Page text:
1. There have been no real temperature issues so far. If anything, likely aided by the comparatively cool summer, temperature has been less of an issue than in most other apartments I have had.
  2. The noise levels, e.g. through out-door music, have been considerably worse than average—but nowhere near as bad as I feared. It is certainly an improvement over my old Düsseldorf apartment. Likely, I just had a bit of bad luck during the short time preceding my original post.
  3. (Unpleasant content warning) The “platform toilet” has proved to be far more problematic than expected: Often, notably after I had eaten fiber-rich bread, simply flushing (once) has not been enough to move the feces on from the platform. On a number of occasions I have had to flush half-a-dozen times (annoying, time consuming, and bad for the environment); several times, I have actually given up, grabbed a piece of toilet paper and shoved it on manually… It puzzles me how such an idiotic, and so obviously idiotic, construction ever saw the light of day.
  4. The electronic key is and remains a disaster. The problem has been mitigated by some experience, specifically that it pays to not turn the key immediately after insertion. Still, this combines the weak points, but not the strengths, of both regular and electronic keys. I am amazed that they have not changed this idiocy, with the long term savings easily exceeding the short term costs—even user friendliness aside. (Note that the key contains a battery that has to be replaced now and then; that maintenance requires more specialist knowledge, which reduces the number of potential contract partners; that the solution is likely inherently more expensive than an ordinary key/lock; and that since there are other general locks with keys in the rest of the building, it is not necessary to switch out the keys—just the one lock.)
  5. The elevators have mostly lived up to the early days, but there have been exceptions. Notably, there was one time when I first had to wait for a perceived eternity for the elevator to arrive, then had to share it with four people who all stepped out on different floors—and then had it halt at the 23rd floor, one short of my floor, because someone going down had pressed the wrong button… I would have been faster walking* the 24 floors. Over the last few weeks one of the elevators has also had problems getting the doors on my floor closed.

    *Recently, I have done this twice for the exercise/out of curiosity and plan to do it once a week or so for the remainder of my stay. While hard work, this turned out to be less grueling than I had anticipated: I took two breaks the first time, one the second; but, contrary to my expectation, was not forced to give up half-way.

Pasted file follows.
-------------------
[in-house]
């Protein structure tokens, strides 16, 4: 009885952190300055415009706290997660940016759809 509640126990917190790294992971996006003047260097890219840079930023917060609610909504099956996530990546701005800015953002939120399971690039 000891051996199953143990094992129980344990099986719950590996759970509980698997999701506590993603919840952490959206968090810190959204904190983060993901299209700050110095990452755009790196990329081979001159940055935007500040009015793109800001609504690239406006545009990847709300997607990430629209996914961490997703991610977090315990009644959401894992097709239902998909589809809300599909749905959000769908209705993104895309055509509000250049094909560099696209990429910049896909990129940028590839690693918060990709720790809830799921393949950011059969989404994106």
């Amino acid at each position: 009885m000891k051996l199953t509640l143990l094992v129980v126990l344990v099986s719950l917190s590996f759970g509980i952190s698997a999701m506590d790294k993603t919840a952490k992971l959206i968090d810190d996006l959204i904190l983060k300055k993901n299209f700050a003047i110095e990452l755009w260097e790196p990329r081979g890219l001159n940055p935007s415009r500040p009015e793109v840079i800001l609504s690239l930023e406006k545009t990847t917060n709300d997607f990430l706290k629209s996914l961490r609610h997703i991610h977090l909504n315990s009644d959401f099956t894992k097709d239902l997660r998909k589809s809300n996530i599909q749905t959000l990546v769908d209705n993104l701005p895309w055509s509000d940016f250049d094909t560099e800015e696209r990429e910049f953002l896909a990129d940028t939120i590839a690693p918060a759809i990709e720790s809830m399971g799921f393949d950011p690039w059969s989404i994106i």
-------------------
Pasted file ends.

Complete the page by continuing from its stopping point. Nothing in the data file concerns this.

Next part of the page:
6. The view remains amazing, it self almost worth the rent—or it would be, had I not grown jaded over time. One of the problems of having something great is that a just appreciation rarely lasts. (But will I miss the water once the well has gone dry.)

    Even apart from the greatness of the view in general, there have been many specific instance where I have been brought an experience that would not have occurred with an ordinary view. A few examples:

    A few weeks ago, I had not one but two very long and extremely impressive fireworks in perfect sight on the river, possibly two hundred meters from my window. (During the local “Kölner Lichter” event.) Barring the people in the 25th and 26th stock, I may well have had the best view of these fireworks of anyone in the city. To boot, there have been a number of smaller and/or more far away fireworks on the river over the months.

    Having the house surrounded by so dense* a fog (several times) or rain (at least once) that nothing else could be seen—no ground, no surrounding buildings, no whatnots. When I was a child, I sometimes fantasized about touching a cloud—now I have**.

    *Keep in mind that it is exceedingly rare that a fog grows so dense that not even close-by objects can be seen—but here there are no close-by objects. The ground, e.g., is almost a hundred meters away. Even so, this fog was unusually dense, giving me a better understanding of why fog is occasionally referred to as “pea-soup”.

    **Barring some technical differentiation between cloud and fog that is uninteresting for this purpose.

    Having had, in contrast, days with a sky so clear that I could see for many miles; days with incredible, border-line scary, storm clouds; days with mixtures of heavy rain in one direction, sun shine in another, dark clouds in yet another; days with unbelievably majestic constellations of clouds; … (Apart from standing on very large hills or actual mountains, there are very few opportunities to really see something of this level through just being “in nature”. The land would have to be very flat and free from obstacles, and it would still likely fall short.)

    A winter’s day where the pond beneath my window became one of the most beautiful things I have ever seen. While a description can not make something like that justice, imagine a circle of ice-free water (kept so by a water spout), a ring of birds (most likely ducks) resting on the ice immediately next to the water, the remaining majority of the pond being covered by very white ice, and on that ice near perfect, very dark reflections of the near-by trees—and then the actual trees and a layer of snow around the pond. Escher* would have gone nuts over the scene.

    *Note that much of his work was not geometrically surreal and that he had a particular interest in reflections.

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Written by michaeleriksson

August 6, 2017 at 4:53 pm